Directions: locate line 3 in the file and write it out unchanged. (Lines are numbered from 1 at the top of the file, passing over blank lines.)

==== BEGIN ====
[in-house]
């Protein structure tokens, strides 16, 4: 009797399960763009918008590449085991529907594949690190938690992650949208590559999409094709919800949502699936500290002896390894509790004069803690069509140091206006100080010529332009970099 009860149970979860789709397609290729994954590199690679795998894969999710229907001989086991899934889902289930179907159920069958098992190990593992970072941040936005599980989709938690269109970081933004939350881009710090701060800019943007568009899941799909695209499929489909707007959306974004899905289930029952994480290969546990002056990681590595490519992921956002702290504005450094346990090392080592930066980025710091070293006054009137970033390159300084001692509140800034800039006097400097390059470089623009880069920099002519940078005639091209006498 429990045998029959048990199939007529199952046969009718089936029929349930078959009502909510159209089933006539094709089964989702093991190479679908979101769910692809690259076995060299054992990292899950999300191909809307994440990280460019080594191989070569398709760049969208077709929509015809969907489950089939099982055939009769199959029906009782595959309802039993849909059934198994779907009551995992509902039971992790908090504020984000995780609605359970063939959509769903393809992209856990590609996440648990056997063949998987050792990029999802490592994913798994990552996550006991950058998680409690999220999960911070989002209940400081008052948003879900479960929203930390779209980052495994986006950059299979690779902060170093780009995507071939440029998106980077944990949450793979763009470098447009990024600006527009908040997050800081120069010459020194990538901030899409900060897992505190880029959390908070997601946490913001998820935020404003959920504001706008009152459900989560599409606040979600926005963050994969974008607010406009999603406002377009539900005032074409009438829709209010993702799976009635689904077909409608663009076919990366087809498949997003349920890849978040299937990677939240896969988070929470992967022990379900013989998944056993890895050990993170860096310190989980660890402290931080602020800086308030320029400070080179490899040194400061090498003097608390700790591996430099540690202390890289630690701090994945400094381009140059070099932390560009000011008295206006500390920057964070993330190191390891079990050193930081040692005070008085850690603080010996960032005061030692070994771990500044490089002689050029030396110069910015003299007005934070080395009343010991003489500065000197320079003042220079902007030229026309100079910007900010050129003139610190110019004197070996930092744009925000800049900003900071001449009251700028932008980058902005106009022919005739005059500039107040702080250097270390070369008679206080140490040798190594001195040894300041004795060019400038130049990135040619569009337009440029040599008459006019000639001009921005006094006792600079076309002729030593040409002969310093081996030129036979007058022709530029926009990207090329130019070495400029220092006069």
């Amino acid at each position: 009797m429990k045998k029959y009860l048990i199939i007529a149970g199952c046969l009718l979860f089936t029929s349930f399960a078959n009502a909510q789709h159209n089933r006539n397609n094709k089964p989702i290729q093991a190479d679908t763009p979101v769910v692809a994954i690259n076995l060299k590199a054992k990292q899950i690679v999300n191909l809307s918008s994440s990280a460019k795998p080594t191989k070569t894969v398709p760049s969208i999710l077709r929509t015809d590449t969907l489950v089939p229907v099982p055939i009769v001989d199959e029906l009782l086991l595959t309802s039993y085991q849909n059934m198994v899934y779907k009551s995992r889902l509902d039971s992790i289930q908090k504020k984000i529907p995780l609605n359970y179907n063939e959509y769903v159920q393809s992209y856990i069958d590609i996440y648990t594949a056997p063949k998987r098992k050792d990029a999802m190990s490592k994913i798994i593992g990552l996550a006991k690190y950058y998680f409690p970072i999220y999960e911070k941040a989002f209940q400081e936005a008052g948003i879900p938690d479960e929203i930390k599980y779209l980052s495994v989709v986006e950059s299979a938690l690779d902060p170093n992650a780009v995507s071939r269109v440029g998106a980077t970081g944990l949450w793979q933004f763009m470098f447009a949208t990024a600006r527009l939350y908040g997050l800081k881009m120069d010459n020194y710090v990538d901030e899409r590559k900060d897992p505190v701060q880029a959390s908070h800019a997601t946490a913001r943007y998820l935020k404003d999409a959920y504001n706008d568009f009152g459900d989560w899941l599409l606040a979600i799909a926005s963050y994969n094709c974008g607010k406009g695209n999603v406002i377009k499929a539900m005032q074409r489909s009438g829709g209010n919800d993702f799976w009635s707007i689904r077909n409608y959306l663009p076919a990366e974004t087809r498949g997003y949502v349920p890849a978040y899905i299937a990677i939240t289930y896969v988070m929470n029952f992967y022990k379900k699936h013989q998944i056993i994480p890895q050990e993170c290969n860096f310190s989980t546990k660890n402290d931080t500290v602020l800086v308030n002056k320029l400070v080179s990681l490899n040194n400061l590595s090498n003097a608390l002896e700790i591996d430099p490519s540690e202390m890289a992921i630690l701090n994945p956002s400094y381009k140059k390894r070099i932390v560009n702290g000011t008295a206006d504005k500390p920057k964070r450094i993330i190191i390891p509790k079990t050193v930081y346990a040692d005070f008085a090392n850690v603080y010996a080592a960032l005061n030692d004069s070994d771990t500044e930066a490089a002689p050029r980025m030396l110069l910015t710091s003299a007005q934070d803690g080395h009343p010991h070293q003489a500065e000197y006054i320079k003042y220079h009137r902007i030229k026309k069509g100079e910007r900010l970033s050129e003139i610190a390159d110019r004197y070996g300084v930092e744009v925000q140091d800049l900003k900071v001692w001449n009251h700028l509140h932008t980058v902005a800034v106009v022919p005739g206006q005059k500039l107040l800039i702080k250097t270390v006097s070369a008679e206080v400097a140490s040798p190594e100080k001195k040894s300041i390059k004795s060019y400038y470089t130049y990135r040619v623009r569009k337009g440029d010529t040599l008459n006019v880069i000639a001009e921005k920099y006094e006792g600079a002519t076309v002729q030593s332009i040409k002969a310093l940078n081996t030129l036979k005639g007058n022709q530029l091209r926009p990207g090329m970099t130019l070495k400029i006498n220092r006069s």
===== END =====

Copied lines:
């Amino acid at each position: 009797m429990k045998k029959y009860l048990i199939i007529a149970g199952c046969l009718l979860f089936t029929s349930f399960a078959n009502a909510q789709h159209n089933r006539n397609n094709k089964p989702i290729q093991a190479d679908t763009p979101v769910v692809a994954i690259n076995l060299k590199a054992k990292q899950i690679v999300n191909l809307s918008s994440s990280a460019k795998p080594t191989k070569t894969v398709p760049s969208i999710l077709r929509t015809d590449t969907l489950v089939p229907v099982p055939i009769v001989d199959e029906l009782l086991l595959t309802s039993y085991q849909n059934m198994v899934y779907k009551s995992r889902l509902d039971s992790i289930q908090k504020k984000i529907p995780l609605n359970y179907n063939e959509y769903v159920q393809s992209y856990i069958d590609i996440y648990t594949a056997p063949k998987r098992k050792d990029a999802m190990s490592k994913i798994i593992g990552l996550a006991k690190y950058y998680f409690p970072i999220y999960e911070k941040a989002f209940q400081e936005a008052g948003i879900p938690d479960e929203i930390k599980y779209l980052s495994v989709v986006e950059s299979a938690l690779d902060p170093n992650a780009v995507s071939r269109v440029g998106a980077t970081g944990l949450w793979q933004f763009m470098f447009a949208t990024a600006r527009l939350y908040g997050l800081k881009m120069d010459n020194y710090v990538d901030e899409r590559k900060d897992p505190v701060q880029a959390s908070h800019a997601t946490a913001r943007y998820l935020k404003d999409a959920y504001n706008d568009f009152g459900d989560w899941l599409l606040a979600i799909a926005s963050y994969n094709c974008g607010k406009g695209n999603v406002i377009k499929a539900m005032q074409r489909s009438g829709g209010n919800d993702f799976w009635s707007i689904r077909n409608y959306l663009p076919a990366e974004t087809r498949g997003y949502v349920p890849a978040y899905i299937a990677i939240t289930y896969v988070m929470n029952f992967y022990k379900k699936h013989q998944i056993i994480p890895q050990e993170c290969n860096f310190s989980t546990k660890n402290d931080t500290v602020l800086v308030n002056k320029l400070v080179s990681l490899n040194n400061l590595s090498n003097a608390l002896e700790i591996d430099p490519s540690e202390m890289a992921i630690l701090n994945p956002s400094y381009k140059k390894r070099i932390v560009n702290g000011t008295a206006d504005k500390p920057k964070r450094i993330i190191i390891p509790k079990t050193v930081y346990a040692d005070f008085a090392n850690v603080y010996a080592a960032l005061n030692d004069s070994d771990t500044e930066a490089a002689p050029r980025m030396l110069l910015t710091s003299a007005q934070d803690g080395h009343p010991h070293q003489a500065e000197y006054i320079k003042y220079h009137r902007i030229k026309k069509g100079e910007r900010l970033s050129e003139i610190a390159d110019r004197y070996g300084v930092e744009v925000q140091d800049l900003k900071v001692w001449n009251h700028l509140h932008t980058v902005a800034v106009v022919p005739g206006q005059k500039l107040l800039i702080k250097t270390v006097s070369a008679e206080v400097a140490s040798p190594e100080k001195k040894s300041i390059k004795s060019y400038y470089t130049y990135r040619v623009r569009k337009g440029d010529t040599l008459n006019v880069i000639a001009e921005k920099y006094e006792g600079a002519t076309v002729q030593s332009i040409k002969a310093l940078n081996t030129l036979k005639g007058n022709q530029l091209r926009p990207g090329m970099t130019l070495k400029i006498n220092r006069s």